Day 132: Motatapu Track Day 2
Wednesday, March 20, 2024 8:35 pm
Location: Highland Creek Hut (2695.7 km)

My second day along the Motatapu Track was shorter than planned, but still provided some nice views of the rugged mountain wilderness.

With a long, strenuous day planned from Fern Burn Hut to Roses Hut, I wanted to get up early and get hiking as soon as possible. However, sunrise is now almost at 8 am (and sunset just barely more than 12 hours later), and it’s really hard for me to get moving when it’s dark out. And especially given the steepness of the trail I’d be hiking, I didn’t want to start off in the dark.

Fortunately, there was only one other hiker in the hut, and they were up at 7, which aided in getting me moving while it was still dark out, and I managed to start hiking at 8 am.

From the hut, the trail started a steep uphill on mostly good trail tread, heading up the Fern Burn’s valley. It was occasionally a bit overgrown, but it that was manageable. There were also several small creeks to cross, which were problematic only in that there were wet areas on steep track to avoid.

Lake Wānaka
Lake Wānaka

The only real problem was the excessive steepness of the trail. It took me two hours to hike 3.4 km to the end of the first climb, to Jack Hall’s Saddle. Along the way, there wasn’t too much of a view, except briefly when Lake Wānaka was visible behind me. Once at and over the saddle, the incredible ruggedness of the Motatapu Range became evident.

Rugged Mountains
Rugged Mountains

From the saddle, the trail began a ludicrously steep downhill (over 30% grade) along a narrow ridge. After crossing a creek, and steeply climbing up and over a ridge, the trail meandered around the mountainside, arriving at Highland Creek Hut. Getting there from the saddle was nearly another two hours, for less than 3 km.

At the hut just before noon, I stopped for a break. But even after my snacks, I was tired.

It’s unclear to me how long the next 10 km to Roses Hut should take (DOC estimates 7-8 hours; TA trail notes suggest 4-5 hours), but what was clear to me was that I didn’t feel like pushing forward today was a good idea. I didn’t like the idea of stopping after such a short day, but there is nowhere to camp between Highland Creek and Roses Huts, so leaving Highland Creek would commit me to pushing through to Roses. And given the description of the section in the trail notes, being tired was not a good state to be in to do the next section.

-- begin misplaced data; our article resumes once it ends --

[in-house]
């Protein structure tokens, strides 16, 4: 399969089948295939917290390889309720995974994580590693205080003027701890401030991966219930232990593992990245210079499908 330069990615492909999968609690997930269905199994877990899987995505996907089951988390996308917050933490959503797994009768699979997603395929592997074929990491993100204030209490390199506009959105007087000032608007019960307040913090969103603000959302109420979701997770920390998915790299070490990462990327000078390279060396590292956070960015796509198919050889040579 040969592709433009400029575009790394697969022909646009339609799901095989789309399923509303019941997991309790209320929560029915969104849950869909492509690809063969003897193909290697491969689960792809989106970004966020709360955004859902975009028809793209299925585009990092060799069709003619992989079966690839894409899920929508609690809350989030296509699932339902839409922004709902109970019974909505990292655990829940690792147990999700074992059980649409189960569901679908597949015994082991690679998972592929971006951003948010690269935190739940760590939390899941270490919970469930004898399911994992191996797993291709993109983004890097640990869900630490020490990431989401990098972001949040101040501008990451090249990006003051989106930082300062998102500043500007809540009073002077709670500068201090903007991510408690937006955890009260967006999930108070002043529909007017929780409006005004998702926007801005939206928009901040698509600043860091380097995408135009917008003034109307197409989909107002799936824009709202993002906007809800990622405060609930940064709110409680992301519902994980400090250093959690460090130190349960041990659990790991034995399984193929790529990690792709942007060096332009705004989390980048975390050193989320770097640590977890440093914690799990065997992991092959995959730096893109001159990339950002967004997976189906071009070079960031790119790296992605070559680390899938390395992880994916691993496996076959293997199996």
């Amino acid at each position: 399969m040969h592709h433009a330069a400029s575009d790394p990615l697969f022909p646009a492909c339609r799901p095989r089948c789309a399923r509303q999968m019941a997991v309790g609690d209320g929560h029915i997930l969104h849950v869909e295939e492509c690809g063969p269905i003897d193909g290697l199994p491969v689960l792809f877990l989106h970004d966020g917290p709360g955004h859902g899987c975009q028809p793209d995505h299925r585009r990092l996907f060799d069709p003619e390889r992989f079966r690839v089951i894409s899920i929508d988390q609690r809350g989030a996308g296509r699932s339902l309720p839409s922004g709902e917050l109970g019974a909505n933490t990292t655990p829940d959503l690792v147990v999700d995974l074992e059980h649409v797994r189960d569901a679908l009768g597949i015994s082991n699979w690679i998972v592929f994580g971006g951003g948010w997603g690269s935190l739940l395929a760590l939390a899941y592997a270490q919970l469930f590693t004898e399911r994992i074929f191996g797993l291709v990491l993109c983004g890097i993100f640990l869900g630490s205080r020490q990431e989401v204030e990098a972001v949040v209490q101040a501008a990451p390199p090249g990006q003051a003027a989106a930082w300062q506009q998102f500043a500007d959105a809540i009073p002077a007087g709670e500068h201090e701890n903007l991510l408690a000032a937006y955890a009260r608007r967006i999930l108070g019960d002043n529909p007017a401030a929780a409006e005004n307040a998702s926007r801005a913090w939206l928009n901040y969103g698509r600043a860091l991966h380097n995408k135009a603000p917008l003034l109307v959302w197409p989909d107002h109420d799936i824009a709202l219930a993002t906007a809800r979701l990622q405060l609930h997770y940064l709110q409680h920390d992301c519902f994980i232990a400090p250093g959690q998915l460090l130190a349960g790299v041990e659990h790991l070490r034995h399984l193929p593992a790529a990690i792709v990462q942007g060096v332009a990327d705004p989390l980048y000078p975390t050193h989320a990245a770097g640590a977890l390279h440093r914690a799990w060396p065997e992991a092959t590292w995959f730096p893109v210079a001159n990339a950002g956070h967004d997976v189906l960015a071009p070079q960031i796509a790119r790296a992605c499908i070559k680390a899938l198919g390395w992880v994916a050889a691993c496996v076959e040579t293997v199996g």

I dithered on the decision until 1, at which point I decided that I needed to stop at Highland Creek Hut. At least, the hut has good views down the valley from its large windows.

View from Highland Creek Hut
View from Highland Creek Hut

Rather than actually taking a nap, I listened to podcasts while completing a tiny jigsaw puzzle someone had left half-complete on the hut’s table. Once that was done, I finally did take a short nap.

Once I made the decision to stay at the hut today, I was somewhat confident that I’d be the only sobo here at all, and whether or not I was alone would be dependent on there being nobos. By the time I was done with dinner, it was pretty clear that I was going to have the hut to myself overnight.

Tomorrow, I’ll definitely make it to Roses Hut. Ideally, I’d go on from there to the historic Macetown ruins and camp there, so as to only be half a day behind my initial plan, rather than a full day behind. That’d be ideal since the last weather forecast I saw for Friday was calling for the possibility of rain, and the most efficient way to Macetown is by walking down yet another river instead of taking the high route. But, whether that’s feasible or not depends on how long it takes me to get to Roses Hut tomorrow. With no one else here, that’ll remove any excuse for not getting up early so as not to disturb other hikers. Hopefully, that’ll be enough to get a reasonably early start tomorrow.